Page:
Rural life offers challenges and opportunities

28 FEBRUARY 2014

As Australian urban areas rapidly become overcrowded, marketing campaigns use images of relaxed lifestyles and bucolic pastures to sell dreams of country bliss to fatigued urbanites. But is rural living as idyllic as it seems?

As Australian urban areas rapidly become overcrowded, marketing campaigns use images of relaxed lifestyles and bucolic pastures to sell dreams of country bliss to fatigued urbanites.

But is rural living as idyllic as it seems?

A group of Charles Sturt University (CSU) experts, led by Dr Angela Ragusa from CSU's School of Humanities and Social Sciences, have investigated the 'rural realities' of country life in Australia in a book titled Rural Lifestyles, Community Well-being and Social Change: Lessons from Country Australia for Global Citizens.

The book investigates the realities and opportunities offered by moving from urban to regional Australia, particularly in such areas as ageing, disability, service delivery and social isolation.

"Rural Lifestyles presents readers with evidence of the key issues facing rural communities and individuals, and insights into rural amenities, geography, identity, culture, health and governance which impact wellbeing and lifestyle satisfaction," Dr Ragusa said.

"The book offers ideas from various experts in the humanities, social and natural sciences to encourage a holistic approach to developing solutions for a complex social world."

In his preface to Rural Lifestyles, CSU Vice Chancellor Professor Andrew Vann wrote about his own move from urban Britain to rural Queensland, and the challenges and opportunities presented, and he was enthusiastic about the move.

"In regional Australia, I have found people matter, individuals matter and there is a much greater opportunity for a sense of genuine contribution to community and to feel you have made a real difference," Professor Vann said.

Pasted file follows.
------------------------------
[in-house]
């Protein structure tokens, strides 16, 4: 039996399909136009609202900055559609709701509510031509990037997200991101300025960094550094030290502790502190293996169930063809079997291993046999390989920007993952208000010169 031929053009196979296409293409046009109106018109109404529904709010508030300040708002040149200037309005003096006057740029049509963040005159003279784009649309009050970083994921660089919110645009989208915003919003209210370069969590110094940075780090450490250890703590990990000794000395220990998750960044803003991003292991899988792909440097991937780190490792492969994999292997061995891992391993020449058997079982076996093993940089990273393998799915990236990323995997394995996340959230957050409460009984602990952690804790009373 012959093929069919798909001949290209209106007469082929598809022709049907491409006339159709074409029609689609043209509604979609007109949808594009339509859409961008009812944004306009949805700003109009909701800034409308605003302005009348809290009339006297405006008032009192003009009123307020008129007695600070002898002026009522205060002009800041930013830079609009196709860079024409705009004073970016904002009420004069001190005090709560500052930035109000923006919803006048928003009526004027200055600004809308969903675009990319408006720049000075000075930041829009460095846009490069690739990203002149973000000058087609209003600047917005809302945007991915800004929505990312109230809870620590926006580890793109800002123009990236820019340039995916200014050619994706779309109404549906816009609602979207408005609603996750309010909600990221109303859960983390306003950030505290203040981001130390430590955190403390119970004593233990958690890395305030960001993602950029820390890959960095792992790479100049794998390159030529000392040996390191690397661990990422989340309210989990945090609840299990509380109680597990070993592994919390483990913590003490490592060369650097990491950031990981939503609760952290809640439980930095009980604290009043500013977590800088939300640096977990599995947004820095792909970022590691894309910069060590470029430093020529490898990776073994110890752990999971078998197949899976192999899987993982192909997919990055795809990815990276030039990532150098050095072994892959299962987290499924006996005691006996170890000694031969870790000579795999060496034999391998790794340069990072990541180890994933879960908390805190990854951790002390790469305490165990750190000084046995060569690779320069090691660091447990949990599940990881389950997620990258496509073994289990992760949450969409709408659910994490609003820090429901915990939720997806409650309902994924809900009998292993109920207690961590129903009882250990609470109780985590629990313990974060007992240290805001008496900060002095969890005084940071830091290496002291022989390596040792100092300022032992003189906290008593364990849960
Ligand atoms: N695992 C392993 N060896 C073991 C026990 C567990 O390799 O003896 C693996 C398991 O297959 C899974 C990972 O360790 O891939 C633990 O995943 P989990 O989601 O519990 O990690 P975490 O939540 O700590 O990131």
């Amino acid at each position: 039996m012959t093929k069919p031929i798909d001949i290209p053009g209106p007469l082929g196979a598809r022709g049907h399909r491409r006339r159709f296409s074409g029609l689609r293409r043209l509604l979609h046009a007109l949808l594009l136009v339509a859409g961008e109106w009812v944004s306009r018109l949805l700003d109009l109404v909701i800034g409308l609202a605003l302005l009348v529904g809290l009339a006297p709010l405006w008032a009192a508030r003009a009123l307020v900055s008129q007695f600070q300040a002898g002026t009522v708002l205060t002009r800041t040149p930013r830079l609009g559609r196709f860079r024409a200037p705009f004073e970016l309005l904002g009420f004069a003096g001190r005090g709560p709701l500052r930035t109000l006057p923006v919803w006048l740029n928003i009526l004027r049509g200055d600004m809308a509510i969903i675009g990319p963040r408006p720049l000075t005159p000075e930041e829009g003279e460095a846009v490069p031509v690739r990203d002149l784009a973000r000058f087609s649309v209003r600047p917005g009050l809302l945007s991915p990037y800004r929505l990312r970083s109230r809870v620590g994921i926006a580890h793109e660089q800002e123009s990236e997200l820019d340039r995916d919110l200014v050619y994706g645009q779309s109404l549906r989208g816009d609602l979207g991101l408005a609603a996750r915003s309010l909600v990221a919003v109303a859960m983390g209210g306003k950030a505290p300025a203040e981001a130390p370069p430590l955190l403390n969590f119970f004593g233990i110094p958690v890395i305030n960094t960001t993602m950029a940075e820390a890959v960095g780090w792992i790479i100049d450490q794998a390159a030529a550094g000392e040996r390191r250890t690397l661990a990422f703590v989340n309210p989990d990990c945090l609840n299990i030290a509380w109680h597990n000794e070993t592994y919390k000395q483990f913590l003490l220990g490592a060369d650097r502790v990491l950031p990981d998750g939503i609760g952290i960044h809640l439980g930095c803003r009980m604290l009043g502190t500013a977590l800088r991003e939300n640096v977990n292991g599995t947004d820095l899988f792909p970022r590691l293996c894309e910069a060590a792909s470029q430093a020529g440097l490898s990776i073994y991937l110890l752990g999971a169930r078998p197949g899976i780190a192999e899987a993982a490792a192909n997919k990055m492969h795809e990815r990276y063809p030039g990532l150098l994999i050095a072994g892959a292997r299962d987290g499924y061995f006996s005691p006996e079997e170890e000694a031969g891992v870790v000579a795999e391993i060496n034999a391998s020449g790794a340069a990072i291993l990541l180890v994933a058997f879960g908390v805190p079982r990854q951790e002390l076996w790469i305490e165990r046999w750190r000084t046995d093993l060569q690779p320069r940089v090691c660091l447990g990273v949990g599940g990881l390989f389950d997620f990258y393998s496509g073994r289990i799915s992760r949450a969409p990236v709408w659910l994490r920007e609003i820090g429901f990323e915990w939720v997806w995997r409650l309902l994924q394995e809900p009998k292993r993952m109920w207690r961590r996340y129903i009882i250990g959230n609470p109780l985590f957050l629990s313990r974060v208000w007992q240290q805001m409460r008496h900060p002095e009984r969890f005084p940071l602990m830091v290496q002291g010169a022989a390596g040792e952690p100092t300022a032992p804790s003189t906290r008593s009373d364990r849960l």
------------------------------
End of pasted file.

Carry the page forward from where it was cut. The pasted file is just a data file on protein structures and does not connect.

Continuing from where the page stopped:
"Regional Australia is critical to the health and wealth of the whole nation and we need to ensure that rural and regional communities are involved in setting policy and determining solutions that affect their future."

Rural Lifestyles will interest students, researchers, professionals and policymakers involved with non-profit and government organizations and interested community members.

Some specific topics addressed in the book include:

The authors analysed the causes and consequences of population decline in rural Australia using changes in the NSW Lachlan catchment in the early 1900s to provide lessons for rural areas across the developed world. The economic depression of the 1930s, the Second World War, the march of farm mechanisation, and a drought lasting several years conspired to accelerate change in the 1930s and 1940s in the Lachlan. "The outcome was dislocation and severe hardship for some less mobile pockets of the population, particularly the older members of society, at a time before the introduction of government-provided social security," said Dr Tierney. "There have been continuing anomalies, such as why some towns in the Lachlan continue to prosper while others nearby have disappeared, becoming 'localities' on the map. It makes a fascinating case of rural decline."